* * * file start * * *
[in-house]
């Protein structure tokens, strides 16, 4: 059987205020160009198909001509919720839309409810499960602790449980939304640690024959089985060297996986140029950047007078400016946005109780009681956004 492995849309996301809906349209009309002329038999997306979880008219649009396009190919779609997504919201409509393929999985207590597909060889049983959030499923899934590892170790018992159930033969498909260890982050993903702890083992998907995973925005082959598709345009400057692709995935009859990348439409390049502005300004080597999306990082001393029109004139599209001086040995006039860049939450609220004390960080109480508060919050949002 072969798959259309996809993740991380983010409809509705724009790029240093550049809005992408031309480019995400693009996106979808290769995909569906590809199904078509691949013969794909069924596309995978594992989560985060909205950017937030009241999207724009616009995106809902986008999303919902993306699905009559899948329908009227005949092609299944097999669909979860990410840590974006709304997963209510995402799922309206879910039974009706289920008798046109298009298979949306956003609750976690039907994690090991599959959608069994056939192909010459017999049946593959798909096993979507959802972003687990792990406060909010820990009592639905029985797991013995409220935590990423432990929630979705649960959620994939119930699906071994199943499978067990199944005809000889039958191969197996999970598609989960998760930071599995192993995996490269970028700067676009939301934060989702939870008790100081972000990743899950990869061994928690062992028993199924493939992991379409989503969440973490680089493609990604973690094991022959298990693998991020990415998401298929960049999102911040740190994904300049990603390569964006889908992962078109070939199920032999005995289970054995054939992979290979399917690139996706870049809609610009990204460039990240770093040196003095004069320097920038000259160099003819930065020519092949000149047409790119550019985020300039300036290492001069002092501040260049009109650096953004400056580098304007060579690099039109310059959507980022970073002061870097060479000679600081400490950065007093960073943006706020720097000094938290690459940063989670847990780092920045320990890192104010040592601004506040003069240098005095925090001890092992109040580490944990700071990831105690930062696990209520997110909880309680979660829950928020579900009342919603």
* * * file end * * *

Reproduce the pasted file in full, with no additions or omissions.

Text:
[in-house]
């Protein structure tokens, strides 16, 4: 059987205020160009198909001509919720839309409810499960602790449980939304640690024959089985060297996986140029950047007078400016946005109780009681956004 492995849309996301809906349209009309002329038999997306979880008219649009396009190919779609997504919201409509393929999985207590597909060889049983959030499923899934590892170790018992159930033969498909260890982050993903702890083992998907995973925005082959598709345009400057692709995935009859990348439409390049502005300004080597999306990082001393029109004139599209001086040995006039860049939450609220004390960080109480508060919050949002 072969798959259309996809993740991380983010409809509705724009790029240093550049809005992408031309480019995400693009996106979808290769995909569906590809199904078509691949013969794909069924596309995978594992989560985060909205950017937030009241999207724009616009995106809902986008999303919902993306699905009559899948329908009227005949092609299944097999669909979860990410840590974006709304997963209510995402799922309206879910039974009706289920008798046109298009298979949306956003609750976690039907994690090991599959959608069994056939192909010459017999049946593959798909096993979507959802972003687990792990406060909010820990009592639905029985797991013995409220935590990423432990929630979705649960959620994939119930699906071994199943499978067990199944005809000889039958191969197996999970598609989960998760930071599995192993995996490269970028700067676009939301934060989702939870008790100081972000990743899950990869061994928690062992028993199924493939992991379409989503969440973490680089493609990604973690094991022959298990693998991020990415998401298929960049999102911040740190994904300049990603390569964006889908992962078109070939199920032999005995289970054995054939992979290979399917690139996706870049809609610009990204460039990240770093040196003095004069320097920038000259160099003819930065020519092949000149047409790119550019985020300039300036290492001069002092501040260049009109650096953004400056580098304007060579690099039109310059959507980022970073002061870097060479000679600081400490950065007093960073943006706020720097000094938290690459940063989670847990780092920045320990890192104010040592601004506040003069240098005095925090001890092992109040580490944990700071990831105690930062696990209520997110909880309680979660829950928020579900009342919603």